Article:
- Enriching customer experience in banking: While Indian banks have explored the use of AI, they have primarily focused on enhancing customer experience by adding chatbots. Some of the known banking-related AI chatbots are the State Bank of India’s (SBI) SBI Intelligent Assistant (SIA), HDFC Bank’s Electronic Virtual Assistant (EVA) and ICICI Bank’s iPal. Banks are now looking at deploying context-sensitive AI solutions to enable advanced and adaptive real-time monitoring of their payment networks. In August 2020, Visa Inc. developed a more advanced AI system that can approve or decline credit and debit transactions on behalf of banks when their own networks are down. Amidst the lockdown, SBI was driving downloads for its digital banking platform YONO, YONO Lite, SBI Quick, BHIM SBI Pay, and other online apps by leveraging conversational AI and conversational marketing via Facebook Messenger.
- Better insurance claim management: For insurance firms, AI has emerged as a critical enabler that can help in fraud detection or claim management. For instance, IFFCO Tokio General Insurance leverages AI for image processing to analyse the extent of damage to a vehicle, which helps it to generate a list of repairable and replaceable parts. Moreover, the company has automated claim settlements aided by AI. At present, of all the quick claim settlements that IFFCO does for personal cars, 33 per cent are through AI. In August 2020, Mumbai-based Universal Sompo General Insurance introduced an AI-powered virtual agent to settle its motor insurance claims. Meanwhile, Kotak Life Insurance is working on analytics-based marketing communications and AI-based fraud analysis. Walking on similar lines, Max Life Insurance is trying to reduce the distance with its customers by using AI through chatbots.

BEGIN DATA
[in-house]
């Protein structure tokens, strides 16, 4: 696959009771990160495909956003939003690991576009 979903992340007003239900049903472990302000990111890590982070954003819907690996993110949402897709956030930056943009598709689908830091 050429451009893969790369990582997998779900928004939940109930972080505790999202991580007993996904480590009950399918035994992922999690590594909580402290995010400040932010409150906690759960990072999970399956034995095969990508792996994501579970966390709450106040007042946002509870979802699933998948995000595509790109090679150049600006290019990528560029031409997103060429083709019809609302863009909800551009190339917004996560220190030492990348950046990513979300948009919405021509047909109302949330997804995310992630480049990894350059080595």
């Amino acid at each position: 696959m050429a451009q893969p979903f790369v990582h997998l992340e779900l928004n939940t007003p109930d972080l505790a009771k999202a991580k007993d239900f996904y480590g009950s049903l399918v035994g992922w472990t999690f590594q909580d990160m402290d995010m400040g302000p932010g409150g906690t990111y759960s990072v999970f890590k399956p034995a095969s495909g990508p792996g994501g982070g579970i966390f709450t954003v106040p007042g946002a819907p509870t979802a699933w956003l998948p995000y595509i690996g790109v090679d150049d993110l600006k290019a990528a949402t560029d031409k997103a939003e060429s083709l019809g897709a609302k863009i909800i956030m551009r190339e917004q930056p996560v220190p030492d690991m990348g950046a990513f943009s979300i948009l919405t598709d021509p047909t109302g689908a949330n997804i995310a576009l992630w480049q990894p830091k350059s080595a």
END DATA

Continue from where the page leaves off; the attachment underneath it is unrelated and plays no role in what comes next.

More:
Transforming to digital with IoT